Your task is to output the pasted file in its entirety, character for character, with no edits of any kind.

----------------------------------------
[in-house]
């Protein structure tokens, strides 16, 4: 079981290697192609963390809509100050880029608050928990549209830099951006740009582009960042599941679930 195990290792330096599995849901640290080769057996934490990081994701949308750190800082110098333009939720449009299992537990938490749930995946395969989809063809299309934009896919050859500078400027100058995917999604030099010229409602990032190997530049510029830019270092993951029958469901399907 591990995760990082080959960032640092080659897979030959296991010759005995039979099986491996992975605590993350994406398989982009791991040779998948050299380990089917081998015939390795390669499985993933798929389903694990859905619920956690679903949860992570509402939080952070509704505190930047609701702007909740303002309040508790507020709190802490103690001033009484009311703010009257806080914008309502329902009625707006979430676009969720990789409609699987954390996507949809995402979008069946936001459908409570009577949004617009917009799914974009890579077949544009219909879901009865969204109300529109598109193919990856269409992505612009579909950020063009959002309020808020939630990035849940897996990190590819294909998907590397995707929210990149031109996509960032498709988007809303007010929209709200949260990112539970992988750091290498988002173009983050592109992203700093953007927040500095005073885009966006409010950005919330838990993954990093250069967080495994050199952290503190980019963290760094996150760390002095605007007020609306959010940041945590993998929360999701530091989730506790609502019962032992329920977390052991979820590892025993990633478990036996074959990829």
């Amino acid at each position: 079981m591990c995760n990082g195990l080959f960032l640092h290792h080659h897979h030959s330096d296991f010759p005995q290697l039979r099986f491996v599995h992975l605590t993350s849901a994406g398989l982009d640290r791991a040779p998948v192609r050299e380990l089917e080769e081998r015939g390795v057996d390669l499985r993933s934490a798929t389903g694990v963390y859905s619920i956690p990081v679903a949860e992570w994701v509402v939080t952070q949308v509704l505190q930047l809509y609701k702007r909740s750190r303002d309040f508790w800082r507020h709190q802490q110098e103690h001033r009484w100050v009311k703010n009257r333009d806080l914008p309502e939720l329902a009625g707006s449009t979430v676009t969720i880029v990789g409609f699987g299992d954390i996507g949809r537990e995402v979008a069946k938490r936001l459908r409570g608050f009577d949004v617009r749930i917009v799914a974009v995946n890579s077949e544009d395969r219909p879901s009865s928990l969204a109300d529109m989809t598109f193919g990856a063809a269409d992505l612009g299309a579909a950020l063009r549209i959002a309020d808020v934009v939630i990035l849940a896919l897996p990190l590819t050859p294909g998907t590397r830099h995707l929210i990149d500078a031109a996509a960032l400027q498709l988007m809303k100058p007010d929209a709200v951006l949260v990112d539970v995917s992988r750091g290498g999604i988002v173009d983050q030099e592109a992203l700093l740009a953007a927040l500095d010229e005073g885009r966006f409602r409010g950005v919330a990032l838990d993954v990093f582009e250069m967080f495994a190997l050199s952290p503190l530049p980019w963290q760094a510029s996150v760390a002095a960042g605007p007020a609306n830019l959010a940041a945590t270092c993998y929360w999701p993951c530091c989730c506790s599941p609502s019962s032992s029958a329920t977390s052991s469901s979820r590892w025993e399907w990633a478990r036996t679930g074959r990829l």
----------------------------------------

[in-house]
């Protein structure tokens, strides 16, 4: 079981290697192609963390809509100050880029608050928990549209830099951006740009582009960042599941679930 195990290792330096599995849901640290080769057996934490990081994701949308750190800082110098333009939720449009299992537990938490749930995946395969989809063809299309934009896919050859500078400027100058995917999604030099010229409602990032190997530049510029830019270092993951029958469901399907 591990995760990082080959960032640092080659897979030959296991010759005995039979099986491996992975605590993350994406398989982009791991040779998948050299380990089917081998015939390795390669499985993933798929389903694990859905619920956690679903949860992570509402939080952070509704505190930047609701702007909740303002309040508790507020709190802490103690001033009484009311703010009257806080914008309502329902009625707006979430676009969720990789409609699987954390996507949809995402979008069946936001459908409570009577949004617009917009799914974009890579077949544009219909879901009865969204109300529109598109193919990856269409992505612009579909950020063009959002309020808020939630990035849940897996990190590819294909998907590397995707929210990149031109996509960032498709988007809303007010929209709200949260990112539970992988750091290498988002173009983050592109992203700093953007927040500095005073885009966006409010950005919330838990993954990093250069967080495994050199952290503190980019963290760094996150760390002095605007007020609306959010940041945590993998929360999701530091989730506790609502019962032992329920977390052991979820590892025993990633478990036996074959990829």
């Amino acid at each position: 079981m591990c995760n990082g195990l080959f960032l640092h290792h080659h897979h030959s330096d296991f010759p005995q290697l039979r099986f491996v599995h992975l605590t993350s849901a994406g398989l982009d640290r791991a040779p998948v192609r050299e380990l089917e080769e081998r015939g390795v057996d390669l499985r993933s934490a798929t389903g694990v963390y859905s619920i956690p990081v679903a949860e992570w994701v509402v939080t952070q949308v509704l505190q930047l809509y609701k702007r909740s750190r303002d309040f508790w800082r507020h709190q802490q110098e103690h001033r009484w100050v009311k703010n009257r333009d806080l914008p309502e939720l329902a009625g707006s449009t979430v676009t969720i880029v990789g409609f699987g299992d954390i996507g949809r537990e995402v979008a069946k938490r936001l459908r409570g608050f009577d949004v617009r749930i917009v799914a974009v995946n890579s077949e544009d395969r219909p879901s009865s928990l969204a109300d529109m989809t598109f193919g990856a063809a269409d992505l612009g299309a579909a950020l063009r549209i959002a309020d808020v934009v939630i990035l849940a896919l897996p990190l590819t050859p294909g998907t590397r830099h995707l929210i990149d500078a031109a996509a960032l400027q498709l988007m809303k100058p007010d929209a709200v951006l949260v990112d539970v995917s992988r750091g290498g999604i988002v173009d983050q030099e592109a992203l700093l740009a953007a927040l500095d010229e005073g885009r966006f409602r409010g950005v919330a990032l838990d993954v990093f582009e250069m967080f495994a190997l050199s952290p503190l530049p980019w963290q760094a510029s996150v760390a002095a960042g605007p007020a609306n830019l959010a940041a945590t270092c993998y929360w999701p993951c530091c989730c506790s599941p609502s019962s032992s029958a329920t977390s052991s469901s979820r590892w025993e399907w990633a478990r036996t679930g074959r990829l």